New Mining Charter released, with new BEE requirements
Boards must comprise 50% black South Africans, 20% of which must be black women
Past empowerment deals are recognised in the newly released Mining Charter and mining companies have five years in which to top up to 30% ownership, including the contentious 10% free-carry for communities and employees as part of their ownership structures for new mining rights.
"As previously explained, the industry does not favour a requirement of 10% ‘free-carry’ on new mining rights as part of the proposed 30% black economic empowerment (BEE) equity ownership target, as it would render uneconomic a significant proportion of potential new projects, and would undermine and constrain any prospects for growth in the sector and indeed the economy as a whole," the Minerals Council SA (formerly the Chamber of Mines) said in a statement.
In one of the most highly anticipated actions by newly installed Mineral Resources Minister Gwede Mantashe, the charter, which replaces the problematic version gazetted by his predecessor, Mosebenzi Zwane, precisely one year ago, addresses one of the major concerns in the mining sector about the recognition of credits stemming from past and lapsed empowerment transactions.
A new addition is the stipulation that boards must comprise 50% black South Africans, 20% of which must be black women. The 50% black representation is carried down through the organisation to executive and senior management. For junior-level management, the target is set at 70%. All these positions must include members of the BEE structures.
For junior miners, who have asked to be exempt from various provisions of the charter, there is some relief. “In respect of junior miners, a right holder may make representations to the minister regarding the extent to which the Mining Charter elements shall apply.”
The first two charters, dating back to 2004, set a target of 26% black ownership of mining companies by the end of 2014.
“An existing right holder who, at any stage during the existence of a mining right, achieved a minimum of 26% BEE shareholding, and whose BEE partner(s) has/have since exited the BEE transaction, shall be recognised as compliant and must, within a period of 5 (five) years from the date of coming into operation of the Mining Charter, 2018, supplement their BEE shareholding from 26% to a minimum of 30%,” the new charter states.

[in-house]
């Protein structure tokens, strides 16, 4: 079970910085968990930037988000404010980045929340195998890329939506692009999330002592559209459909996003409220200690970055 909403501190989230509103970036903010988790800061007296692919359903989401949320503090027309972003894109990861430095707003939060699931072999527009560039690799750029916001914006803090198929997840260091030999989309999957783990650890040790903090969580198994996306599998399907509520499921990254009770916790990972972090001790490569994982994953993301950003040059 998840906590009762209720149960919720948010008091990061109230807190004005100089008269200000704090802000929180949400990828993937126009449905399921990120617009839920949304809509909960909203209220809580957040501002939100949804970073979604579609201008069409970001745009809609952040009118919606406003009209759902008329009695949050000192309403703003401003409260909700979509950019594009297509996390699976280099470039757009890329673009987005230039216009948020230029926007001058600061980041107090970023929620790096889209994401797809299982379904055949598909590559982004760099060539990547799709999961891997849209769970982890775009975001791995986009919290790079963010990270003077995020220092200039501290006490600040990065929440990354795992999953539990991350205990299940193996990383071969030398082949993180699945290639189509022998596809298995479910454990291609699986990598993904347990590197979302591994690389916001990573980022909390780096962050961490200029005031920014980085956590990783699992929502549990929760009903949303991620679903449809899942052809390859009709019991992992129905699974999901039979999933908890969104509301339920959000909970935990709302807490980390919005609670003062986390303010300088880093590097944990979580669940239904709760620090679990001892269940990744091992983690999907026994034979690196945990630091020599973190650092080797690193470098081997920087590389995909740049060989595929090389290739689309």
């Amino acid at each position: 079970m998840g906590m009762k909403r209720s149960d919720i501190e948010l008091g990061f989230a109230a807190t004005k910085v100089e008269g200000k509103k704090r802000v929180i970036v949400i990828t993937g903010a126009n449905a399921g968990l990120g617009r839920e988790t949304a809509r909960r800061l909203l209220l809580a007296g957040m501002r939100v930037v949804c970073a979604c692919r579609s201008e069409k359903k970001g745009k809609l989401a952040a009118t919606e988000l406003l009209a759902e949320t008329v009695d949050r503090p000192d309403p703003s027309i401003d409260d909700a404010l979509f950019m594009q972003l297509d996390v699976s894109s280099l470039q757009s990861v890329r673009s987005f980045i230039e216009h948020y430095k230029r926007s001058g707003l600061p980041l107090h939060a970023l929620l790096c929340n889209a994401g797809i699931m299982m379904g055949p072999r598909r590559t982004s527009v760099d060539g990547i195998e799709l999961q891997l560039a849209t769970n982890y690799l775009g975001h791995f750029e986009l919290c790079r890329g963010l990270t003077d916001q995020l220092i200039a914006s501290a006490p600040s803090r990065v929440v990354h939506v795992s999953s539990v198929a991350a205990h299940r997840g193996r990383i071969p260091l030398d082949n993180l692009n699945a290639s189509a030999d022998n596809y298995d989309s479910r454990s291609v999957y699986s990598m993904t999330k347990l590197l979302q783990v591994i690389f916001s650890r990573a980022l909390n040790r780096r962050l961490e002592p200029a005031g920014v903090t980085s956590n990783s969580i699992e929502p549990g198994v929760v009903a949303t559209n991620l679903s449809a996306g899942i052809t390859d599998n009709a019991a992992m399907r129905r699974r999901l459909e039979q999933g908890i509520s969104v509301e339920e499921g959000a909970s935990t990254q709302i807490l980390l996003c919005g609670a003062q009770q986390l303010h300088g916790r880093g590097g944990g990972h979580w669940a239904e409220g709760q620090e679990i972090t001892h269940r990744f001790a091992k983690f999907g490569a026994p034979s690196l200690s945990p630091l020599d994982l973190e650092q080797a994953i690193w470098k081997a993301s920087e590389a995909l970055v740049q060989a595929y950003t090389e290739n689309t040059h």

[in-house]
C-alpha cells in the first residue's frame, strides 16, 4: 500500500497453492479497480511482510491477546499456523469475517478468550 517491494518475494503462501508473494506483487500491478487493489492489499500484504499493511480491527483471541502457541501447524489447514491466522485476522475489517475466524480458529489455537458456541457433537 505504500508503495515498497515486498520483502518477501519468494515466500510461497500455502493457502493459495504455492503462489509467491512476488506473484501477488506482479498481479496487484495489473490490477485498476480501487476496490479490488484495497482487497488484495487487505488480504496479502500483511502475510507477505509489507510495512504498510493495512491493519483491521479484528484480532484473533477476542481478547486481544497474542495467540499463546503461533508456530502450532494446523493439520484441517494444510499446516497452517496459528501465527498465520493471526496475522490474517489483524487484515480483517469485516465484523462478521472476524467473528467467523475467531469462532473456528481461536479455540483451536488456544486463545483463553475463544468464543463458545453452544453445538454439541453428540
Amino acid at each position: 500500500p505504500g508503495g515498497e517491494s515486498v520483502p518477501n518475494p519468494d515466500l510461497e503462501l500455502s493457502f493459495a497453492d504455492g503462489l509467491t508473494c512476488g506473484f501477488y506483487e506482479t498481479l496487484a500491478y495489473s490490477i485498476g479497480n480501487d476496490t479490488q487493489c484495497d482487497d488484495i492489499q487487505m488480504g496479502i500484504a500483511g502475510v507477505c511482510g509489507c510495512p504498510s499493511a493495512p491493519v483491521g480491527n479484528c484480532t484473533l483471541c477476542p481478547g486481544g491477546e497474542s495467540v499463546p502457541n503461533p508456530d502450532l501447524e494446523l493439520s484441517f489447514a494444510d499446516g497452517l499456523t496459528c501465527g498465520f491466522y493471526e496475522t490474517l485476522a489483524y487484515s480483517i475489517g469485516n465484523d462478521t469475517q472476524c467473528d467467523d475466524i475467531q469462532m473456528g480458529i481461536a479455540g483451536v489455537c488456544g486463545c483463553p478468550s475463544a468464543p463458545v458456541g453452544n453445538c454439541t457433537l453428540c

The increase to 30% in the new charter, which is open for public comment for a month before it will be gazetted, stipulates that communities and employees will equally hold 8% each of the companies, with five percentage points of that termed a free-carry.
Senior mining executives said there were very few mining projects in SA that could sustain a 10% free-carry, or shareholders of those rights paying none of the costs, yet taking 10% of the benefit.
Zwane’s charter gave companies 12 months to reach the 30% ownership level and provided no recognition of past deals, which is one of the major changes in the new charter compared to last year’s, which the Minerals Council of SA challenged in court, seeking a review and setting aside of the document.
Applications already with the Department of Mineral Resources will be processed in line with the second charter, requiring 26% BEE ownership and the companies will have five years in which to top up to 30%.
The new charter includes the stipulation that mining companies pay a trickle dividend equal to 1% of earnings before interest, tax, depreciation and amortisation — essentially operating profit — to employee and community empowerment partners from the sixth year of a mining right until dividends are paid by the companies.
In the 12-month period that companies don’t declare dividends after the six-year period, the trickle dividend will kick in.
There was no mention of whether the black entrepreneur structure holding the remaining 14% of the total 30% empowerment structure would benefit.
The charter proposes that if the entrepreneur sells or disposes of their stake, those empowerment credentials will be recognised for the duration of the mining right, provided those shares were held for at least a third of the duration of the mining right and that “unencumbered net value [has] been realised.”
Veering away from the previous versions of the charter, the new document places an onus on the empowerment entrepreneur to “re-invest a minimum of 40% of the proceeds from the disposed equity in the mining industry”.
Mining companies can offset up to 11% of the ownership element held by the empowerment entrepreneur through involvement in beneficiation of minerals and the sale of mineral production at an unspecified discount to mine-gate prices, which is the market price of those minerals less transport costs, or upgrading a portion of their own production to achieve a higher value.
One of the contentious clauses carried over from Zwane’s charter is the stipulation that 70% of expenditure on mining supplies or procurement be spent with local manufacturers, with 21% of that on materials coming from black-owned companies, 5% from black-women controlled companies or 51% youth-owned companies.
Mining companies have said there just aren’t enough of these companies to provide materials and they foresee complications arising from not meeting the charter’s requirements through no fault of their own making.
The charter retains the Zwane charter requirement that 80% of spending on services be with South African companies, with 60% of that going to black-owned companies and 10% to black women-owned companies.
The charter states: “A right holder must ensure that the terms and conditions offered to BEE entrepreneurs, including BEE women entrepreneurs or youth-owned enterprises, are not less favourable than those offered to other suppliers.”